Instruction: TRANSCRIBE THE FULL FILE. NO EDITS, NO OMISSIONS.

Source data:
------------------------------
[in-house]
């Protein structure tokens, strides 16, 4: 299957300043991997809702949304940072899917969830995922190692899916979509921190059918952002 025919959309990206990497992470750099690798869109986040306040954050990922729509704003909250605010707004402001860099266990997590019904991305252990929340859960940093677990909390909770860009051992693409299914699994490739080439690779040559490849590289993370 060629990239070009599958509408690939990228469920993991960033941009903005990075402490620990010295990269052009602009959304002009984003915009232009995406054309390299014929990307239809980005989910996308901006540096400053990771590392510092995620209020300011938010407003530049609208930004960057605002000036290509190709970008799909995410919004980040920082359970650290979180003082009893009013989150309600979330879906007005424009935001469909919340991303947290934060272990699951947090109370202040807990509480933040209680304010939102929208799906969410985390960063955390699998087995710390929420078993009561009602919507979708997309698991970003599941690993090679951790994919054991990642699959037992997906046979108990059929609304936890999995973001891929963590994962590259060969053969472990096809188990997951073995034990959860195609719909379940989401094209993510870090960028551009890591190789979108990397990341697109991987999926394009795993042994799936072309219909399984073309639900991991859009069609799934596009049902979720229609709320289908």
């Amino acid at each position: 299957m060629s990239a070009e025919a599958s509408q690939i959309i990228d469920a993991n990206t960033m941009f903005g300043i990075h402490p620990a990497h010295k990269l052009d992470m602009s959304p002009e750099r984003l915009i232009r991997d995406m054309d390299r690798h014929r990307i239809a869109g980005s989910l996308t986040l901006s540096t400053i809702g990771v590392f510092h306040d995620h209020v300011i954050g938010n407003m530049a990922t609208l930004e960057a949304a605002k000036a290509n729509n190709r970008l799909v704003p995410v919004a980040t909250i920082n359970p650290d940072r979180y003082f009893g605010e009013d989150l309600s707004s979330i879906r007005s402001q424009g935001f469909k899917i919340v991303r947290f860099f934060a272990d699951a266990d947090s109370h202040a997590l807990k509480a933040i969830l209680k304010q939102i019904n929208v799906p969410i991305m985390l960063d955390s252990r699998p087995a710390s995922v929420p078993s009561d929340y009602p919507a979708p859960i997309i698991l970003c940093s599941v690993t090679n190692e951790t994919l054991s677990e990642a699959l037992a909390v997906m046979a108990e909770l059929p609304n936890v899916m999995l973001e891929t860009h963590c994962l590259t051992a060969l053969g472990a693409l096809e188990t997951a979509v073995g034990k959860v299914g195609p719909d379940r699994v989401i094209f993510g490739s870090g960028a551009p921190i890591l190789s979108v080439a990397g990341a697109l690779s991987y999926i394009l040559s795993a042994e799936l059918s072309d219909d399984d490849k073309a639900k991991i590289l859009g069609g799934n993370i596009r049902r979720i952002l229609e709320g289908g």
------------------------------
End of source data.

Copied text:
[in-house]
């Protein structure tokens, strides 16, 4: 299957300043991997809702949304940072899917969830995922190692899916979509921190059918952002 025919959309990206990497992470750099690798869109986040306040954050990922729509704003909250605010707004402001860099266990997590019904991305252990929340859960940093677990909390909770860009051992693409299914699994490739080439690779040559490849590289993370 060629990239070009599958509408690939990228469920993991960033941009903005990075402490620990010295990269052009602009959304002009984003915009232009995406054309390299014929990307239809980005989910996308901006540096400053990771590392510092995620209020300011938010407003530049609208930004960057605002000036290509190709970008799909995410919004980040920082359970650290979180003082009893009013989150309600979330879906007005424009935001469909919340991303947290934060272990699951947090109370202040807990509480933040209680304010939102929208799906969410985390960063955390699998087995710390929420078993009561009602919507979708997309698991970003599941690993090679951790994919054991990642699959037992997906046979108990059929609304936890999995973001891929963590994962590259060969053969472990096809188990997951073995034990959860195609719909379940989401094209993510870090960028551009890591190789979108990397990341697109991987999926394009795993042994799936072309219909399984073309639900991991859009069609799934596009049902979720229609709320289908």
């Amino acid at each position: 299957m060629s990239a070009e025919a599958s509408q690939i959309i990228d469920a993991n990206t960033m941009f903005g300043i990075h402490p620990a990497h010295k990269l052009d992470m602009s959304p002009e750099r984003l915009i232009r991997d995406m054309d390299r690798h014929r990307i239809a869109g980005s989910l996308t986040l901006s540096t400053i809702g990771v590392f510092h306040d995620h209020v300011i954050g938010n407003m530049a990922t609208l930004e960057a949304a605002k000036a290509n729509n190709r970008l799909v704003p995410v919004a980040t909250i920082n359970p650290d940072r979180y003082f009893g605010e009013d989150l309600s707004s979330i879906r007005s402001q424009g935001f469909k899917i919340v991303r947290f860099f934060a272990d699951a266990d947090s109370h202040a997590l807990k509480a933040i969830l209680k304010q939102i019904n929208v799906p969410i991305m985390l960063d955390s252990r699998p087995a710390s995922v929420p078993s009561d929340y009602p919507a979708p859960i997309i698991l970003c940093s599941v690993t090679n190692e951790t994919l054991s677990e990642a699959l037992a909390v997906m046979a108990e909770l059929p609304n936890v899916m999995l973001e891929t860009h963590c994962l590259t051992a060969l053969g472990a693409l096809e188990t997951a979509v073995g034990k959860v299914g195609p719909d379940r699994v989401i094209f993510g490739s870090g960028a551009p921190i890591l190789s979108v080439a990397g990341a697109l690779s991987y999926i394009l040559s795993a042994e799936l059918s072309d219909d399984d490849k073309a639900k991991i590289l859009g069609g799934n993370i596009r049902r979720i952002l229609e709320g289908g």